Friday, 1 September 2017

Music is the Universal language!


When I was a child I loved music. I started playing the Alto Saxophone at the age of 11 and by the age of 18, I was in numerous concert and Jazz bands. I'd travelled overseas with the Jazz band and I'd also performed as part of a concert band at numerous concerts, festivals and stage productions and at an international school sports competition.

Music was one of my escapes. I found that when I was playing music, my anxieties disappeared, I was able to think clearly and I was relaxed. My worries disappeared and I was able to be me.

And it would appear that O has inherited my love of music, in particular a love of singing. When O is singing, her anxiety completely disappears. Like Mother, like daughter!

I've known about the benefits of music due to my own experiences with music but it has only been since both O and L have been diagnosed with autism that I have begun to look into just how beneficial music is to children.

When children, special needs or not, engage in musical activities, their brain is changed for the better.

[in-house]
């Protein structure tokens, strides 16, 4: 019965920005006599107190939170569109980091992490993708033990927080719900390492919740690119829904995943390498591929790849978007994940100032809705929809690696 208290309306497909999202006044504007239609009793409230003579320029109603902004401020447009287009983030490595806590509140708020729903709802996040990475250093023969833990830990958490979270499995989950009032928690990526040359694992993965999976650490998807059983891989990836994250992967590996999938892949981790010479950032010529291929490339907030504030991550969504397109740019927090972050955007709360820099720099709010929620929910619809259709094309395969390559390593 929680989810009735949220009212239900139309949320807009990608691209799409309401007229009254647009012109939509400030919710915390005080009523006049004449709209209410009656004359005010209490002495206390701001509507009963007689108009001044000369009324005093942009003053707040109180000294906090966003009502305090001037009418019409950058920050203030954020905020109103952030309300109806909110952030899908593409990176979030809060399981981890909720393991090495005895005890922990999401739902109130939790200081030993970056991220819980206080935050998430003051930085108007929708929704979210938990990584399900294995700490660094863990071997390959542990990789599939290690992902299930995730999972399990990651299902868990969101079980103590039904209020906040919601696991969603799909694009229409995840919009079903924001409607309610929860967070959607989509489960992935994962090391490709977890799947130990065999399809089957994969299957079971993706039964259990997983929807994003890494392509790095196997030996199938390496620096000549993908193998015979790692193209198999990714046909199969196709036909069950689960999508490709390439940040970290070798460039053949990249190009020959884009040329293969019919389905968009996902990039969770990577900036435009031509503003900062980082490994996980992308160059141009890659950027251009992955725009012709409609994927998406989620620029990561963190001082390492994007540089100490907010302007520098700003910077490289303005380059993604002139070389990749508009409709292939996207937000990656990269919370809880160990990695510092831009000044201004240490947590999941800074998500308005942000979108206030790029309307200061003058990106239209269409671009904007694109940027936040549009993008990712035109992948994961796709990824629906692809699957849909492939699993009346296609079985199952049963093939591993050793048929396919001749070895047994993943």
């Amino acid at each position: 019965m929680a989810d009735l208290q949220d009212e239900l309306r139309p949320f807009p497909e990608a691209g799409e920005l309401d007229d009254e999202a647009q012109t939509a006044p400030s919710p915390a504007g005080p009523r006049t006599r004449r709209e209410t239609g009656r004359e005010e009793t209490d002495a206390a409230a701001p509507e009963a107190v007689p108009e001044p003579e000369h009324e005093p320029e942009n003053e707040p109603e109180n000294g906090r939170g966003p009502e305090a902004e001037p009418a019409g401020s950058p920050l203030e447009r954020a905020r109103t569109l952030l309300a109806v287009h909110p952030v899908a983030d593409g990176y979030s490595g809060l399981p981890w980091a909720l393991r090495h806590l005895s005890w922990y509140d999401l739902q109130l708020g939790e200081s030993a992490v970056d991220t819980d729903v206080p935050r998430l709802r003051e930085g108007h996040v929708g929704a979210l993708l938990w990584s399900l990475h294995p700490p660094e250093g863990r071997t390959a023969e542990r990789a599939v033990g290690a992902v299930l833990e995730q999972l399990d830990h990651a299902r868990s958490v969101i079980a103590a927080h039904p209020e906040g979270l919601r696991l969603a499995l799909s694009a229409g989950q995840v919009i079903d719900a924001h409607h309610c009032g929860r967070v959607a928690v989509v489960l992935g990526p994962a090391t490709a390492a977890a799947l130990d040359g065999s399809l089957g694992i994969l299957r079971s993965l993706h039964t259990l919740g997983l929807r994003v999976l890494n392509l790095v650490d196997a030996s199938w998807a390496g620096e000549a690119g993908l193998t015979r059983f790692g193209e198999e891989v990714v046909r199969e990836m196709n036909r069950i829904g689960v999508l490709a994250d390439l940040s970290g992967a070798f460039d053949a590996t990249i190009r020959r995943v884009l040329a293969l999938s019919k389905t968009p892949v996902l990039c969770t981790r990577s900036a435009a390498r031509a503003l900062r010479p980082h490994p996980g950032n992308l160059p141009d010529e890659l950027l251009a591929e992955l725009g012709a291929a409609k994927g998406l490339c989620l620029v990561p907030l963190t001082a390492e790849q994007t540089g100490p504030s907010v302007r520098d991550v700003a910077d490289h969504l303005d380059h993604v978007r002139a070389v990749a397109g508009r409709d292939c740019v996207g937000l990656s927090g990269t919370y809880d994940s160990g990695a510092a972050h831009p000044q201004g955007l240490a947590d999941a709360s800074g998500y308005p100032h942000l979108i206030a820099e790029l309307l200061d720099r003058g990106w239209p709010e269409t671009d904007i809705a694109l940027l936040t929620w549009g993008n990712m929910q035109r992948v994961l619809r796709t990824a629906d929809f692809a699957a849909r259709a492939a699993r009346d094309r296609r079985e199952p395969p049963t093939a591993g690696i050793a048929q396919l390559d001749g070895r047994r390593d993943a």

Through music, children learn to communicate and cooperate with others, they learn to problem solve and begin to focus better on the task at hand. Children gain immense confidence by participating in musical experiences. Music also provides lessons in perseverance and discipline. All of these are essential skills that are needed by children to be happy and successful.

Playing a musical instrument can assist in the further development of fine motor skills and fine motor control. 

Instead of using words to communicate, children can use a range of musical activities to communicate with others - singing, playing a musical instrument, improvising to music to name a few. Through these activities, children learn to communicate with others, they participate in social interactions, they can practice eye contact and turn taking with others.